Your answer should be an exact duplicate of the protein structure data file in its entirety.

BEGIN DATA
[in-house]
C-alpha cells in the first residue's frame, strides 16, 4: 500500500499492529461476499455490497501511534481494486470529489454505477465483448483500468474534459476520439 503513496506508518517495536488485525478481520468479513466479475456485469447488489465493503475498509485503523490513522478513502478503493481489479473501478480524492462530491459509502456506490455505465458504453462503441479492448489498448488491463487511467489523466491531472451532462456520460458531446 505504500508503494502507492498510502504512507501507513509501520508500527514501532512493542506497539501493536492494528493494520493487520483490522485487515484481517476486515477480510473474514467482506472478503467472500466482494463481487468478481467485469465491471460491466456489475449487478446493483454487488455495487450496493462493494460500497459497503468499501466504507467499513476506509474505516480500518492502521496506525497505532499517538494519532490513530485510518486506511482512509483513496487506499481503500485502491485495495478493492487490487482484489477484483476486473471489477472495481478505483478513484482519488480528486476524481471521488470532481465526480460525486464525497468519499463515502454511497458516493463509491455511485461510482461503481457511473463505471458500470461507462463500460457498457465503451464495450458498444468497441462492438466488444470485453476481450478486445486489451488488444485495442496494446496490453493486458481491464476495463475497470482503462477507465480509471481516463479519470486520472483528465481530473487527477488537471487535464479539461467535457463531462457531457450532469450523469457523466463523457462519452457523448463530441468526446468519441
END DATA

[in-house]
C-alpha cells in the first residue's frame, strides 16, 4: 500500500499492529461476499455490497501511534481494486470529489454505477465483448483500468474534459476520439 503513496506508518517495536488485525478481520468479513466479475456485469447488489465493503475498509485503523490513522478513502478503493481489479473501478480524492462530491459509502456506490455505465458504453462503441479492448489498448488491463487511467489523466491531472451532462456520460458531446 505504500508503494502507492498510502504512507501507513509501520508500527514501532512493542506497539501493536492494528493494520493487520483490522485487515484481517476486515477480510473474514467482506472478503467472500466482494463481487468478481467485469465491471460491466456489475449487478446493483454487488455495487450496493462493494460500497459497503468499501466504507467499513476506509474505516480500518492502521496506525497505532499517538494519532490513530485510518486506511482512509483513496487506499481503500485502491485495495478493492487490487482484489477484483476486473471489477472495481478505483478513484482519488480528486476524481471521488470532481465526480460525486464525497468519499463515502454511497458516493463509491455511485461510482461503481457511473463505471458500470461507462463500460457498457465503451464495450458498444468497441462492438466488444470485453476481450478486445486489451488488444485495442496494446496490453493486458481491464476495463475497470482503462477507465480509471481516463479519470486520472483528465481530473487527477488537471487535464479539461467535457463531462457531457450532469450523469457523466463523457462519452457523448463530441468526446468519441